Once the door is open, Shooter Number Two immediately throws a hand grenade into theroom. Shooter Number One maintains cover for Shooter Number Two as he prepares tothrow the grenade into the room. Shooter Number Two then returns to the original stackedposition behind Shooter Number One (Figure A-32). If Marines have no grenades, theprocedures remain the same except for throwing the grenade.
Note: When the door is alreadyopen or nonexistent, the stacked position is always used.
WARNINGBecause fragments from M67 fragmentation grenades may injure Marines outside theroom, they should not be used. Marines should use MK3A2 offensive hand grenadesinstead. Also, the technique of cooking-off hand grenades can be deadly unless properlyperformed.Figure A-32. Throwing a Grenade Into a Room(1)Throwing Grenades.
Two techniques are available for using grenades in roomclearing. The
for Marines is to throw a concussion hand grenade intothe room so hard that it skips and bounces, making it difficult for the enemy to pick upand throw back. The skip/bounce technique should be used by Marines during training andcombat. The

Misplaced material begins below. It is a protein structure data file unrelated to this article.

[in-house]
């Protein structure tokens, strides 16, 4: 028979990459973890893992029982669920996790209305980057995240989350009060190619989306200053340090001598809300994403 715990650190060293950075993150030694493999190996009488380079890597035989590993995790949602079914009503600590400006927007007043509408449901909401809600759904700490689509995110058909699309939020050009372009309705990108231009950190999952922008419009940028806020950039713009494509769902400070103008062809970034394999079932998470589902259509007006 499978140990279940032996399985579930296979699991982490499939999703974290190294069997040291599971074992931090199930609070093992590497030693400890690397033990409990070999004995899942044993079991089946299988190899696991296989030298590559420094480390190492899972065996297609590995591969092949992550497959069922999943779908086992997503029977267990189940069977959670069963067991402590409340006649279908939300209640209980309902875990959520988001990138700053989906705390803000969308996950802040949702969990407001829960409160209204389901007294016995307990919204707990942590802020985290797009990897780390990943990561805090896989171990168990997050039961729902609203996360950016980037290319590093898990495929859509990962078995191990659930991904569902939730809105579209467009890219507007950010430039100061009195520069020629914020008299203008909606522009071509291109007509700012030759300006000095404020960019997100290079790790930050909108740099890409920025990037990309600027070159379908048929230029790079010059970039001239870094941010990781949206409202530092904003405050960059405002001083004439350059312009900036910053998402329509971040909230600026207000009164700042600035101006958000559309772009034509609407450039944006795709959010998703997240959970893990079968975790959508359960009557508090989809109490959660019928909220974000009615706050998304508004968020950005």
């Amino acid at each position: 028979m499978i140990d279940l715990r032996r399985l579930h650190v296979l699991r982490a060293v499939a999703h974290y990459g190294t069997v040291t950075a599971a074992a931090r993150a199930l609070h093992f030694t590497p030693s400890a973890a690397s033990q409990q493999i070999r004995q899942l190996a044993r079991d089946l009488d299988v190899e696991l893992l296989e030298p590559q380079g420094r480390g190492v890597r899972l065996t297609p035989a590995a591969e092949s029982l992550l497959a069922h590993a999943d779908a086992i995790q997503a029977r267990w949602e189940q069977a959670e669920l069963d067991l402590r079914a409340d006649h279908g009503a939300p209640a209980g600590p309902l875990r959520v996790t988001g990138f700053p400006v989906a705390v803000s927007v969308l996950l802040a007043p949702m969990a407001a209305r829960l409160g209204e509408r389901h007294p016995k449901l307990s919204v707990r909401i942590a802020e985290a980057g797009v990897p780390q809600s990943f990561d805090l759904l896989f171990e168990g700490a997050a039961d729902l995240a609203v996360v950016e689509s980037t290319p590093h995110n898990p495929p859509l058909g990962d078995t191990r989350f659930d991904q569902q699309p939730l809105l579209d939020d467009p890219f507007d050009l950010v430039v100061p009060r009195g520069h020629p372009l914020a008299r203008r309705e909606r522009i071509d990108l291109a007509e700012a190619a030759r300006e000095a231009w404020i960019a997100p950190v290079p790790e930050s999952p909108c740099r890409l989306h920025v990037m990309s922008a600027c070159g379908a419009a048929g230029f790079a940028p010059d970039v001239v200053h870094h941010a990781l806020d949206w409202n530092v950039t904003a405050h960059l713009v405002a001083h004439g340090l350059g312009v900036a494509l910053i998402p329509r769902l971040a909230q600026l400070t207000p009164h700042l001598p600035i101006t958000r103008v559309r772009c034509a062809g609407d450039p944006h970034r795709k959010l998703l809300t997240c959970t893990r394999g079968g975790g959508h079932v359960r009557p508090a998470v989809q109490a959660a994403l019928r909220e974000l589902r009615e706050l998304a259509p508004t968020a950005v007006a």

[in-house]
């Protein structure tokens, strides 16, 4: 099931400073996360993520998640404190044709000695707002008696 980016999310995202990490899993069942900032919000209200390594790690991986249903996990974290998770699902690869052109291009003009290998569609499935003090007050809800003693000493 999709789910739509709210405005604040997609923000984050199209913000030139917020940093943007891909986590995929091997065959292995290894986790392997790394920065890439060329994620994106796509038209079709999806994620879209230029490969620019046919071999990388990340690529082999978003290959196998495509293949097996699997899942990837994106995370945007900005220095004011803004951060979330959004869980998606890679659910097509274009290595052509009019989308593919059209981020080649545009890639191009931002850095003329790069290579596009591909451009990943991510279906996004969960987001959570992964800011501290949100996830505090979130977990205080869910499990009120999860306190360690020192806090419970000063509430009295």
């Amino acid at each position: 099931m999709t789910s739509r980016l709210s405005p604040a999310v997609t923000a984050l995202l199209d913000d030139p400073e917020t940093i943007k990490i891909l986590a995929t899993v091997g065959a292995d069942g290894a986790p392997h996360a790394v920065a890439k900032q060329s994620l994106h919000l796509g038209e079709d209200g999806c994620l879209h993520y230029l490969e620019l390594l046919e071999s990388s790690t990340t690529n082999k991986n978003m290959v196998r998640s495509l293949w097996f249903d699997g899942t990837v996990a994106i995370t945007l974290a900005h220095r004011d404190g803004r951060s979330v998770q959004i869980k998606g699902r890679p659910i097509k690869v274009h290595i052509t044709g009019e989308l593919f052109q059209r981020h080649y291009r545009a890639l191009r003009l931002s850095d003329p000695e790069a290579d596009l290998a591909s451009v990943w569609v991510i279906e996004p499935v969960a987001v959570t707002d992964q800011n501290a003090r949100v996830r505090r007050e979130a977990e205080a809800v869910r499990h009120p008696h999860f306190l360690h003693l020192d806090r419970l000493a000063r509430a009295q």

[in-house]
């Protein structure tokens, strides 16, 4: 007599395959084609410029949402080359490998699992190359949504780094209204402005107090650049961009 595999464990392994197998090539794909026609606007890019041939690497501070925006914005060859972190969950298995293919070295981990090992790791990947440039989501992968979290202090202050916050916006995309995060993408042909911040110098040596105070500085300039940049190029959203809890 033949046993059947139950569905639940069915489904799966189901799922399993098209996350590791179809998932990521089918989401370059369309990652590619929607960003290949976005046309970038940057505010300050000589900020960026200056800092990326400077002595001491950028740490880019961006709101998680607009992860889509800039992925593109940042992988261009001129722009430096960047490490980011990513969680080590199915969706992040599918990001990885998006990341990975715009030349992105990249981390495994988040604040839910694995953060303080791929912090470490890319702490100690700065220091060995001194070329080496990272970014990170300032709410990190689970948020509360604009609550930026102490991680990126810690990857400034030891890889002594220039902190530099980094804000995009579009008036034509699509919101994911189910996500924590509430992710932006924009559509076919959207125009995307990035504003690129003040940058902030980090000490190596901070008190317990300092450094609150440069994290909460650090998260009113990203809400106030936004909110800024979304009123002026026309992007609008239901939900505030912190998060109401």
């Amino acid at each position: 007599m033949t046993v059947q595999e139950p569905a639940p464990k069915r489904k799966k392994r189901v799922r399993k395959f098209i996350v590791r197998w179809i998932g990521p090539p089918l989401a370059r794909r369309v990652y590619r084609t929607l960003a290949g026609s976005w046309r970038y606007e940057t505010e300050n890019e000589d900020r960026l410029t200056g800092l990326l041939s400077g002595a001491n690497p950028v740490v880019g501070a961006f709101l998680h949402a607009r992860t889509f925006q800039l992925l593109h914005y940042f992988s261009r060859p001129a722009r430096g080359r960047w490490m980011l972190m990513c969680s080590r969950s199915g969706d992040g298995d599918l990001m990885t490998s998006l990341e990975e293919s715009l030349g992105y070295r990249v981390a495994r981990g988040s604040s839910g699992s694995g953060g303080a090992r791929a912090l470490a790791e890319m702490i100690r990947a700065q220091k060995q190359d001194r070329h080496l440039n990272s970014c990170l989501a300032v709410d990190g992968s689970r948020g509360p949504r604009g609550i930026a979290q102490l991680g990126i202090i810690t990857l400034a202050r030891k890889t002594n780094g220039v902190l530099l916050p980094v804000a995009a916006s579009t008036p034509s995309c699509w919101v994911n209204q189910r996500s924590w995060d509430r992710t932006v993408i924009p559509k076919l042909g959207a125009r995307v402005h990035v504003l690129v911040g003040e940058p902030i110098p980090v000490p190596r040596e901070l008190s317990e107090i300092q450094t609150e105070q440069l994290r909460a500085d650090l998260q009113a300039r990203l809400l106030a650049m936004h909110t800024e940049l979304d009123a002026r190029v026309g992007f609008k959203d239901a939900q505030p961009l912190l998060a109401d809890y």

least preferred technique
is to cook-off a concussion hand grenade byremoving the grenade’s safety pin, releasing the safety lever, counting off two seconds bythousands (one thousand and one, one thousand and two), and then throwing the grenadeinto the room. Cooking-off the grenade will be used only as appropriate during combat.
(2)Nonverbal and Verbal Alerts.
To alert all that a grenade will be thrown, a visualshowing of the grenade is made to assault element members, and a visual acknowledgmentfrom them is received. A nonverbal alert may ensure that the enemy is surprised when thegrenade is thrown. If the situation demands, a voice alert can be used, but the element of surprise may be lost. When or if a voice alert is used, the voice alert is “
;”when an enemy grenade has been identified, friendly forces shout, “
.” Thisallows Marines to distinguish between warnings for outgoing and incoming grenades.
Military Operations on Urbanized Terrain A - 29